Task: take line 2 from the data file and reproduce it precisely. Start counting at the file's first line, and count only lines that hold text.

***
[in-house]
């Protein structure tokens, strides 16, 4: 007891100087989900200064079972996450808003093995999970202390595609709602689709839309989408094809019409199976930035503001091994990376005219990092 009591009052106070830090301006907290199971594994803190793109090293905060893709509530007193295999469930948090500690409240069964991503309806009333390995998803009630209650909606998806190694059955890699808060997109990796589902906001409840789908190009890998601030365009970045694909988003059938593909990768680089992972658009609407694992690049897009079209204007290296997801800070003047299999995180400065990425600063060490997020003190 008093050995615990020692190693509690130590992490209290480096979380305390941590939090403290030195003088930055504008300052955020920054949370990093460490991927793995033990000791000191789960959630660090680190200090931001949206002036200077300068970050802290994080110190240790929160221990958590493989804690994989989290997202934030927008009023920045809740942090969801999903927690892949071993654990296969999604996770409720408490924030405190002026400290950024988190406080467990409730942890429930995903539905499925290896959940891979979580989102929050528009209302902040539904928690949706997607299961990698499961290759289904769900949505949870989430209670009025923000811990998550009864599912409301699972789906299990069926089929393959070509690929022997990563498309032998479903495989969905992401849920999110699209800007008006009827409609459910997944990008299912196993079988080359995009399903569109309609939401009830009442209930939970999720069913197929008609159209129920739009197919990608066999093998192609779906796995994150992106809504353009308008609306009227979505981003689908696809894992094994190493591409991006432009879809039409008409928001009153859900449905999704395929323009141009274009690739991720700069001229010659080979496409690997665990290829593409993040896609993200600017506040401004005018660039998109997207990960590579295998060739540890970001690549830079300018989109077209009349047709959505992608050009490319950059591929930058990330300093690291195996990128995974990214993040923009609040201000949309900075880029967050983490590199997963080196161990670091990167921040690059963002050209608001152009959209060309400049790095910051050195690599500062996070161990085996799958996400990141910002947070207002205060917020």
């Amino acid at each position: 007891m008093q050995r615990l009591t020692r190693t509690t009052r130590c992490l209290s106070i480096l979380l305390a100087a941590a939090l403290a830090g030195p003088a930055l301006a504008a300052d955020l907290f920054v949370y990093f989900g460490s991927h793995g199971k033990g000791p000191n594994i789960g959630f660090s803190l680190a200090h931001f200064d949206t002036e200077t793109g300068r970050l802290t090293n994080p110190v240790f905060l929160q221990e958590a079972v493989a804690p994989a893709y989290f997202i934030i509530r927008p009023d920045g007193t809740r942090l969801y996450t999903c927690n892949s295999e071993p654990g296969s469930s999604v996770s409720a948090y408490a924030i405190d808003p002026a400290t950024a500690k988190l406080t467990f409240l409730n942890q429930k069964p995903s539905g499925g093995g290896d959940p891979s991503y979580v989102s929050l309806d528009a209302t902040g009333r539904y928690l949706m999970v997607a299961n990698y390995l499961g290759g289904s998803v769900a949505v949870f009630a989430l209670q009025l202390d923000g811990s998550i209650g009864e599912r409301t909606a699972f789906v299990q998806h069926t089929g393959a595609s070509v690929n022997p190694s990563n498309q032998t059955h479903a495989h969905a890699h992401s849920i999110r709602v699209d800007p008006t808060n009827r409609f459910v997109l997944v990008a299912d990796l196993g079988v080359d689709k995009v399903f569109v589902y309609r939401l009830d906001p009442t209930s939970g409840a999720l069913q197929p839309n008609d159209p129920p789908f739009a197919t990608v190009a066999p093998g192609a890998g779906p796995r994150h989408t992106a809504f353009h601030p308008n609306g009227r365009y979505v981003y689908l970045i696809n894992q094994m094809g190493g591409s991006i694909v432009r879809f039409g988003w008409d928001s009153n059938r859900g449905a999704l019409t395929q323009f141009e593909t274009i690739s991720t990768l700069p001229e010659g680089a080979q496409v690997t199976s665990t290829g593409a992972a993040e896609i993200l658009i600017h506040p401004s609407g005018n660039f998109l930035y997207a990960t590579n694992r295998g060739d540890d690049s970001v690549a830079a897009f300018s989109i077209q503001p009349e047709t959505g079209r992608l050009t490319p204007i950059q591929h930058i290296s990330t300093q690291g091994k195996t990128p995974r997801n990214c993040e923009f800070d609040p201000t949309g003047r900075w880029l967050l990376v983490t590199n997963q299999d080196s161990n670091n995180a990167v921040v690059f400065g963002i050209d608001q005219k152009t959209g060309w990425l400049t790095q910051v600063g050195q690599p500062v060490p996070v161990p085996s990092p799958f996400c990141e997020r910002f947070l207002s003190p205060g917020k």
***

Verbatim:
């Protein structure tokens, strides 16, 4: 007891100087989900200064079972996450808003093995999970202390595609709602689709839309989408094809019409199976930035503001091994990376005219990092 009591009052106070830090301006907290199971594994803190793109090293905060893709509530007193295999469930948090500690409240069964991503309806009333390995998803009630209650909606998806190694059955890699808060997109990796589902906001409840789908190009890998601030365009970045694909988003059938593909990768680089992972658009609407694992690049897009079209204007290296997801800070003047299999995180400065990425600063060490997020003190 008093050995615990020692190693509690130590992490209290480096979380305390941590939090403290030195003088930055504008300052955020920054949370990093460490991927793995033990000791000191789960959630660090680190200090931001949206002036200077300068970050802290994080110190240790929160221990958590493989804690994989989290997202934030927008009023920045809740942090969801999903927690892949071993654990296969999604996770409720408490924030405190002026400290950024988190406080467990409730942890429930995903539905499925290896959940891979979580989102929050528009209302902040539904928690949706997607299961990698499961290759289904769900949505949870989430209670009025923000811990998550009864599912409301699972789906299990069926089929393959070509690929022997990563498309032998479903495989969905992401849920999110699209800007008006009827409609459910997944990008299912196993079988080359995009399903569109309609939401009830009442209930939970999720069913197929008609159209129920739009197919990608066999093998192609779906796995994150992106809504353009308008609306009227979505981003689908696809894992094994190493591409991006432009879809039409008409928001009153859900449905999704395929323009141009274009690739991720700069001229010659080979496409690997665990290829593409993040896609993200600017506040401004005018660039998109997207990960590579295998060739540890970001690549830079300018989109077209009349047709959505992608050009490319950059591929930058990330300093690291195996990128995974990214993040923009609040201000949309900075880029967050983490590199997963080196161990670091990167921040690059963002050209608001152009959209060309400049790095910051050195690599500062996070161990085996799958996400990141910002947070207002205060917020």